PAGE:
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Asplund, J., Agrawal, S., Hodges, Y., Harter, J., & Lopez, S. J. “The Clifton StrengthsFinder 2.0 Technical Report: Development and Validation”. 2014. Available at: http://www.thecliftonfoundation.org/wp- ontent/uploads/2016/04/Clifton-StrengthsFinder-Technical- eport-2015.pdf. Accessed on August, 20, 2019.

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Article

Validating Strengths Finder Norms for Veterinary Medical Students: A Confirmatory Study

1Department of Clinical Sciences, North Carolina State University, Raleigh, NC, USA

2Office of Academic Affairs, North Carolina State University College of Veterinary Medicine, Raleigh, NC, USA


Journal of Sociology and Anthropology. 2019, Vol. 3 No. 2, 80-84
DOI: 10.12691/jsa-3-2-5
Copyright © 2019 Science and Education Publishing

Cite this paper:
Kenneth D. Royal, Jeffrey Huckel. Validating Strengths Finder Norms for Veterinary Medical Students: A Confirmatory Study. Journal of Sociology and Anthropology. 2019; 3(2):80-84. doi: 10.12691/jsa-3-2-5.

Correspondence to: Kenneth  D. Royal, Department of Clinical Sciences, North Carolina State University, Raleigh, NC, USA. Email: kdroyal2@ncsu.edu

Abstract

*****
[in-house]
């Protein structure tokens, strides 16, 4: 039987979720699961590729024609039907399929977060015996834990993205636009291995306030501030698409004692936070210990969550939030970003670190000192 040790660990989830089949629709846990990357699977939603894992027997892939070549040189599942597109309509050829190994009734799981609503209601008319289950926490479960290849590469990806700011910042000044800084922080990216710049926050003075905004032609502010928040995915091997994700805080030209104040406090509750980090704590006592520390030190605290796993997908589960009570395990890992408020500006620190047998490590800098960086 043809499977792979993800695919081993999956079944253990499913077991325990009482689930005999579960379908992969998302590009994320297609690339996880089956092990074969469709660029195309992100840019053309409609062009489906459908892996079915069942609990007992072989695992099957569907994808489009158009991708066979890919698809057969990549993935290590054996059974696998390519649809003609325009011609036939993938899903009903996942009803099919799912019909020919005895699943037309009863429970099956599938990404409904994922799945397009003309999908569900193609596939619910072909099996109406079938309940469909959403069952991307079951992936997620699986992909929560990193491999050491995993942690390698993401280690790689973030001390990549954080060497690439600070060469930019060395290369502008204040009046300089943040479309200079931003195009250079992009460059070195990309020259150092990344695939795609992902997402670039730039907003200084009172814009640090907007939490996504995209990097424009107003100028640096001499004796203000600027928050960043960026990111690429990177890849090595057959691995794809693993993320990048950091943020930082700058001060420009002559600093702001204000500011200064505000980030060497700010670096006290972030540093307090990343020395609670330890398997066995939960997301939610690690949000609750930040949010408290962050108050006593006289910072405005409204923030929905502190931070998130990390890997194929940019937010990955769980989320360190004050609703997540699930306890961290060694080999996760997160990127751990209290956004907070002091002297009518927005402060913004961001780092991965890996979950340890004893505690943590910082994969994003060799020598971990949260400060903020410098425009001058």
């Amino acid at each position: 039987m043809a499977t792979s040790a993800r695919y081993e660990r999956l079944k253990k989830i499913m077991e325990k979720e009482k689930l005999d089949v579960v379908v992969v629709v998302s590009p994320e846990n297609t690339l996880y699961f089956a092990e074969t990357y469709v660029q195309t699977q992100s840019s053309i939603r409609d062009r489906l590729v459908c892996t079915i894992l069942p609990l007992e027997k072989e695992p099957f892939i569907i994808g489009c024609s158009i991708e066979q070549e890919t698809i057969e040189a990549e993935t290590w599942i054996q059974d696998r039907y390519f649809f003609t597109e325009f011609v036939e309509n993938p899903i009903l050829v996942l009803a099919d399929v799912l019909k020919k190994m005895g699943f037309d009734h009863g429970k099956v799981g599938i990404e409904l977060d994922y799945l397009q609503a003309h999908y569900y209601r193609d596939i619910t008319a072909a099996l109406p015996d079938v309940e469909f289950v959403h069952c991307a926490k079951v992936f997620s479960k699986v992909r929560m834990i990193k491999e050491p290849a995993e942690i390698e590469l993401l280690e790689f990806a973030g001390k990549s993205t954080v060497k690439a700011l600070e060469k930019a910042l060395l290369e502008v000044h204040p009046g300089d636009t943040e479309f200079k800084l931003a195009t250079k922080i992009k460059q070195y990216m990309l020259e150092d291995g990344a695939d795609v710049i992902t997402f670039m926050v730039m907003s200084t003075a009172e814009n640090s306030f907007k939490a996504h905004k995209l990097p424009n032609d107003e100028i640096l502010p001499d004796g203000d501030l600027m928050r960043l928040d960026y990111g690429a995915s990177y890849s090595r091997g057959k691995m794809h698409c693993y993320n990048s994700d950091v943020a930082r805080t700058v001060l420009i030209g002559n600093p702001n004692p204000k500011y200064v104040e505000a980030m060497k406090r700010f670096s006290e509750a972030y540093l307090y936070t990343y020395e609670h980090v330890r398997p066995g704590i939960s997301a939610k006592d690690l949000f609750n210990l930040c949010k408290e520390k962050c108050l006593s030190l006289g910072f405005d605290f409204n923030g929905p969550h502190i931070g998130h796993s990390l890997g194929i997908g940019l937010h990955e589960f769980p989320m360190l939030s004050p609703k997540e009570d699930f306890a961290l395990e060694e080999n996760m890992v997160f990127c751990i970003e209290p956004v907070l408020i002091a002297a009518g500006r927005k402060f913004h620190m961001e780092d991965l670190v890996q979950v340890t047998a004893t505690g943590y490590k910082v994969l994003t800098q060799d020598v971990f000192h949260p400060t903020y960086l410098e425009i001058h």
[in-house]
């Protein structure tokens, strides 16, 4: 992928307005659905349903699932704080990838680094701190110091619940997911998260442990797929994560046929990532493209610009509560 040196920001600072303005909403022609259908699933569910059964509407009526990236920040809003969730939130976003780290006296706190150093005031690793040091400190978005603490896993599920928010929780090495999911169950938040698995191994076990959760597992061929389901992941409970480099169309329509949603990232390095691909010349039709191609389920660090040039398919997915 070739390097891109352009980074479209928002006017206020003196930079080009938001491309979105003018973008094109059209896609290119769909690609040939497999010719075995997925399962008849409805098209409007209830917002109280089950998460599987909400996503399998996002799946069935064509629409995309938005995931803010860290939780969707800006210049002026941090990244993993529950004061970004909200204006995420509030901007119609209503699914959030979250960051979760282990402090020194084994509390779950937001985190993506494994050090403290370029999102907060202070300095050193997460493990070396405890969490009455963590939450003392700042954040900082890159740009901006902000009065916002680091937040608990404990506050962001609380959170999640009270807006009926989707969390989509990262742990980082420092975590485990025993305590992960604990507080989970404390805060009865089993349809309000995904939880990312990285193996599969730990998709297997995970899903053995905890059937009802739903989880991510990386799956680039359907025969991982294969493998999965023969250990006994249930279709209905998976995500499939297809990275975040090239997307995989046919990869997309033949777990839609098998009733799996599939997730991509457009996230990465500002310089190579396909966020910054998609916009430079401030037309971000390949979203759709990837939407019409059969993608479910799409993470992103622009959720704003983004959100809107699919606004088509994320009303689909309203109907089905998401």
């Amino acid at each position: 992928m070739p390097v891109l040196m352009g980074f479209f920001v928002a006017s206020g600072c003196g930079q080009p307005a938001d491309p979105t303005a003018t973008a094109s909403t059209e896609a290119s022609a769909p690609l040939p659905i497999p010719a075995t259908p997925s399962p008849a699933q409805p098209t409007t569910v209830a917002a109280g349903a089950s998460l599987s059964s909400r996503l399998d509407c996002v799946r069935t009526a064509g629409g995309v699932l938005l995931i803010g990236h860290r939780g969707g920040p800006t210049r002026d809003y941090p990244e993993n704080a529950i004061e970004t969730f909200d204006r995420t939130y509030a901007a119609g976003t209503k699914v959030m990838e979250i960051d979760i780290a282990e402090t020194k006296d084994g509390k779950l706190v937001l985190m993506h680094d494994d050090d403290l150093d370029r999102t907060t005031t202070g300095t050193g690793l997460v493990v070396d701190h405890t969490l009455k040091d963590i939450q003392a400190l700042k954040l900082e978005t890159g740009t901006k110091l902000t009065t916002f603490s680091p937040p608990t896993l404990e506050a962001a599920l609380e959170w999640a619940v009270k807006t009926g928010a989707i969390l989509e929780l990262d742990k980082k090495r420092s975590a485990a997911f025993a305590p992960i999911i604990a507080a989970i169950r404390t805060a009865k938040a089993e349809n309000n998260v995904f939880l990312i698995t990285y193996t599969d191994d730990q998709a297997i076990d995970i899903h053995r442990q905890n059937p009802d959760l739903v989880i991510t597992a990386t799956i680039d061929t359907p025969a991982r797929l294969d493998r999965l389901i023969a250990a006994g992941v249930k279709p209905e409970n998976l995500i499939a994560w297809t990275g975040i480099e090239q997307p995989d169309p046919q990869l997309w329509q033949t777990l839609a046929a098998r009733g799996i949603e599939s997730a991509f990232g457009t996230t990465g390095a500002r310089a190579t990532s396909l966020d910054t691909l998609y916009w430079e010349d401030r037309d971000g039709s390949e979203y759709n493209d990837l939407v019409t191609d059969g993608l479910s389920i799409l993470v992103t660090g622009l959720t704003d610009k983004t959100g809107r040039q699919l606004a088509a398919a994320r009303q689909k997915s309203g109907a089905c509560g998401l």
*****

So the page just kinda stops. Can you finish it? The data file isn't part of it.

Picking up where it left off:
The Clifton Strengths Finder 2.0 is a popular online assessment that has been administered to more than 16 million people worldwide. Based on ‘strength theory’, the assessment helps individuals discern their top five strengths (called “Signature Themes”) and participants are encouraged to use the results for intra-professional development purposes. There are many implications for the use of the Strengths Finder in higher education, particularly across academic disciplines in which fields are influenced by norms, cultures and values that both attract individuals to a field and socialize them to become functional members of the disciplinary community. Previous research established Strengths Finder norms for veterinary medical students. However, a major limitation of that study pertained to its generalizability, particularly if the results largely were an artifact of student selection as determined by the college’s admissions committee. Thus, the purpose of this study was to replicate the previous study using a different sample frame selected by an entirely different admissions committee to discern if the same primary themes remain among veterinary medical students. Using descriptive statistics to determine the Signature Themes of veterinary medical students, results confirm the same Signature Themes emerge, indicating stable findings relating to the norms of veterinary medical students.

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